Saturday, August 21, 2010

Big Birds

At eleven days the chickens all use the entire cage. I can't figure out what the signal is, but once in a while, a dozen or more will congregate at the water as though they just remembered it was there. Once sated, the pullets break into small groups or pairs to sit comfortably. The males relax too, often lying  on one side and stretching the upward leg and foot as far as possible. Do they experience growing pains? The males' rest is often interrupted though. If a male stands up, another is quick to meet him head on, even bumping the breast of the male that dared suggest superiority by standing over the others.
Sadly, most of this display is lost on the pullets. They show no interest in the males. Maybe they don't want to encourage the behavior--or maybe it is fitting for the female to remain coy, detached from the strife among her many suitors.

Friday, August 20, 2010


Chickens go through a lot of water--or a lot of water goes through them. It stands to reason, especially for layers, since an egg is mostly liquid, but broilers drink a lot too. I remember reading somewhere that layers who want for water more than so many hours may stop laying abruptly and if the want is longer, they may quit laying for good. I let my broilers run out of water one hot day last summer. Creatures of habit, they drank from the dry bowl as though there was water, raising their heads occasionally to swallow, but there was nothing but air rolling down their extended gullets. I quickly filled the bucket and thanked my lucky stars that none had died. After all, it had been dry only a few hours. The next morning, two big cockerels lay dead in the pen, victims of stress no doubt.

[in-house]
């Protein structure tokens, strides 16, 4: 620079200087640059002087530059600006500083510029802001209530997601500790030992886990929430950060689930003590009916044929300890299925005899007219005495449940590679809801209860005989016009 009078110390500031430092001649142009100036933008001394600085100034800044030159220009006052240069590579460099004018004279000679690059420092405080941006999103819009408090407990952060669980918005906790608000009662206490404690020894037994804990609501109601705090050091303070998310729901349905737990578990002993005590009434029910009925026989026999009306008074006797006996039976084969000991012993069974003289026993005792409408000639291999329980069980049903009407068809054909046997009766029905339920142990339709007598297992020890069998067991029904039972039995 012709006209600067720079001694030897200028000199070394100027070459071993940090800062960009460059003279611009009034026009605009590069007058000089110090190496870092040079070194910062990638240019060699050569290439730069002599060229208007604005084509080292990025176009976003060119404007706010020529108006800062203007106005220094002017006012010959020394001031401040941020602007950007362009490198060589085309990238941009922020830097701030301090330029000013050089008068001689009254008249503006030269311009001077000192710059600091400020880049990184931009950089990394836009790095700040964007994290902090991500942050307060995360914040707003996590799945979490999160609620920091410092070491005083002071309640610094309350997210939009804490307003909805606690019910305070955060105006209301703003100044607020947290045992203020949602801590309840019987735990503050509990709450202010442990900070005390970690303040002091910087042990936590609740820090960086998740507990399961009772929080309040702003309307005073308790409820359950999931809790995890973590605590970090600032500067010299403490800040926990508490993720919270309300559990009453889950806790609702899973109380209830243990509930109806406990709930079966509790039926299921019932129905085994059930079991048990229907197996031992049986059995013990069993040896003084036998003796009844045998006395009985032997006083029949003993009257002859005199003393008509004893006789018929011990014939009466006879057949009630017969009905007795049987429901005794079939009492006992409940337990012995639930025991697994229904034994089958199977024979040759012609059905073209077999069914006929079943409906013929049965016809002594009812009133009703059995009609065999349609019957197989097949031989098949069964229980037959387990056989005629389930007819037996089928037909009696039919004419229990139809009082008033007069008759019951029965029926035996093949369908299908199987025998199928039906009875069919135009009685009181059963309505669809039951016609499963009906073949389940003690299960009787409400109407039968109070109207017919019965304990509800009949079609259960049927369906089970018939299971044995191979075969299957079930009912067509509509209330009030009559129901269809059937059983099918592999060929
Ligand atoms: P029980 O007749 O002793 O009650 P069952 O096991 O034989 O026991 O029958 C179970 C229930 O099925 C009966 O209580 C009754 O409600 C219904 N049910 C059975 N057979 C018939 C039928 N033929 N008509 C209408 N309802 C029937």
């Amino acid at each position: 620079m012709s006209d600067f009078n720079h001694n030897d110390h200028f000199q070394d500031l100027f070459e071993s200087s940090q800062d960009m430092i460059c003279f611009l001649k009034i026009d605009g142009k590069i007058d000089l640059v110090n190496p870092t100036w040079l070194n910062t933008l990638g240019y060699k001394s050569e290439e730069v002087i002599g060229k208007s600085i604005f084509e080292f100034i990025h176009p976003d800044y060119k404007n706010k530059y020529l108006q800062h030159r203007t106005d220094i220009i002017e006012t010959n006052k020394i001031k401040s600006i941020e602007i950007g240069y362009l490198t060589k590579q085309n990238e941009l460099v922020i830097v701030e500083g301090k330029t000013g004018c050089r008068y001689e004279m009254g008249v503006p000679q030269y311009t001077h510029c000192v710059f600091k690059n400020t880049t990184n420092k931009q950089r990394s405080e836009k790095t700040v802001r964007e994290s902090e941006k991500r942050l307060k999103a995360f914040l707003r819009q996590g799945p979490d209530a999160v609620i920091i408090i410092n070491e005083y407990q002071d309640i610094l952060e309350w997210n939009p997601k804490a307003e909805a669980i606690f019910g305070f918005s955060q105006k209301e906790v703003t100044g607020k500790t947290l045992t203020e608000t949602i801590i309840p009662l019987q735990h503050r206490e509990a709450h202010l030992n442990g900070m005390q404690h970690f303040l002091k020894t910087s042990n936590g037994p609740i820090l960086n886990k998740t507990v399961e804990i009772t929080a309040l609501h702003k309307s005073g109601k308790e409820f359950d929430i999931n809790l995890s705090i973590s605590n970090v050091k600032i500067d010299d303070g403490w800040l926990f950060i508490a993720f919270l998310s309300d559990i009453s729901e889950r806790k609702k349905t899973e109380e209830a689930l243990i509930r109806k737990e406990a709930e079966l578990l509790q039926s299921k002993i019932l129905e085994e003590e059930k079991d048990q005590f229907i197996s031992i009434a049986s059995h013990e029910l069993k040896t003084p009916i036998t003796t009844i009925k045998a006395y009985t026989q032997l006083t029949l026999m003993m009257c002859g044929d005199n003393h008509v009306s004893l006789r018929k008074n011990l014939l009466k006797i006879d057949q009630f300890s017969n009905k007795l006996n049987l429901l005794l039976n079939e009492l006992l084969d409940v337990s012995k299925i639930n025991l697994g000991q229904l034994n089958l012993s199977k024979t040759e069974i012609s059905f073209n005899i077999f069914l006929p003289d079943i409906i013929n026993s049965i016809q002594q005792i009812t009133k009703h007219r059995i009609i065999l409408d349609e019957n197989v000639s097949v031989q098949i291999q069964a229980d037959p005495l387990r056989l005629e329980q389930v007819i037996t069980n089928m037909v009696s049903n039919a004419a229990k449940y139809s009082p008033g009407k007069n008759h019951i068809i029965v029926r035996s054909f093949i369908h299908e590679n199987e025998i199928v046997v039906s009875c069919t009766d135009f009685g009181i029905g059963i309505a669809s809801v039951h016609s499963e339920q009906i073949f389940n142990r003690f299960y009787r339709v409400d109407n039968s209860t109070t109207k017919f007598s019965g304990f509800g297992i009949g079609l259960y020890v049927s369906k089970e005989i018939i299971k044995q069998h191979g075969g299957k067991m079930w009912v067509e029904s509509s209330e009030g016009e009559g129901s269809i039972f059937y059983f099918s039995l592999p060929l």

The point is that chickens must never want for water. A chicken that has wanted for water is a time bomb. It may survive the initial stress, but it will always be compromised and is not likely to perform satisfactorily, and if there's anything worse than a broiler dead at 4 pounds it's a broiler dead at 5 or 6 pounds.
The old theory that dinosaurs were cold-blooded reptiles has been overturned. According to prevailing thought on the subject, chickens (along with other birds) are the closest living relatives of dinosaurs. You can't watch chickens dusting themselves without thinking about dinosaurs. The abrupt extinction of dinosaurs 65 million years ago continues to perplex scientists to this day. Some think a meteor or other extraterrestrial object may have struck the earth and put so much debris in the air that the sun was blocked and all plant life died, subsequently killing all the plant eaters. But not everybody is convinced. Even if plant life was disrupted, much of it survived the event or it wouldn't be here today. Other creatures survived too, including some small mouse-like mammals that evolved, eventually, to Homo Sapiens.  In the short term, meat eaters like T-Rex might have survived by eating the dead and dying, but they were driven to extinction too.
Could it be that the catastrophic event put so much dust into the atmosphere that Earth's temperature plummeted for a short period--just long enough to drive the surface temperature down far enough to freeze fresh water on the entire surface--kind of a nuclear winter? If so, sea creatures would likely survive,  in the deep, along with burrowing creatures that could wring enough moisture from the earth to survive, and plant life would begin again to flourish as the dust settled, just as dormant plants re-awaken in the spring. Hunger might have been an issue for some creatures, but creatures that required lots of water on a regular basis would have died out quickly, possibly within days, long before the food ran out. Carnivores, omnivores, herbivores, would have suffered equally at a frozen lakeside--especially those with a low tolerance for water deprivation. I wonder if they went through the motions of drinking to the very end.

Thursday, August 19, 2010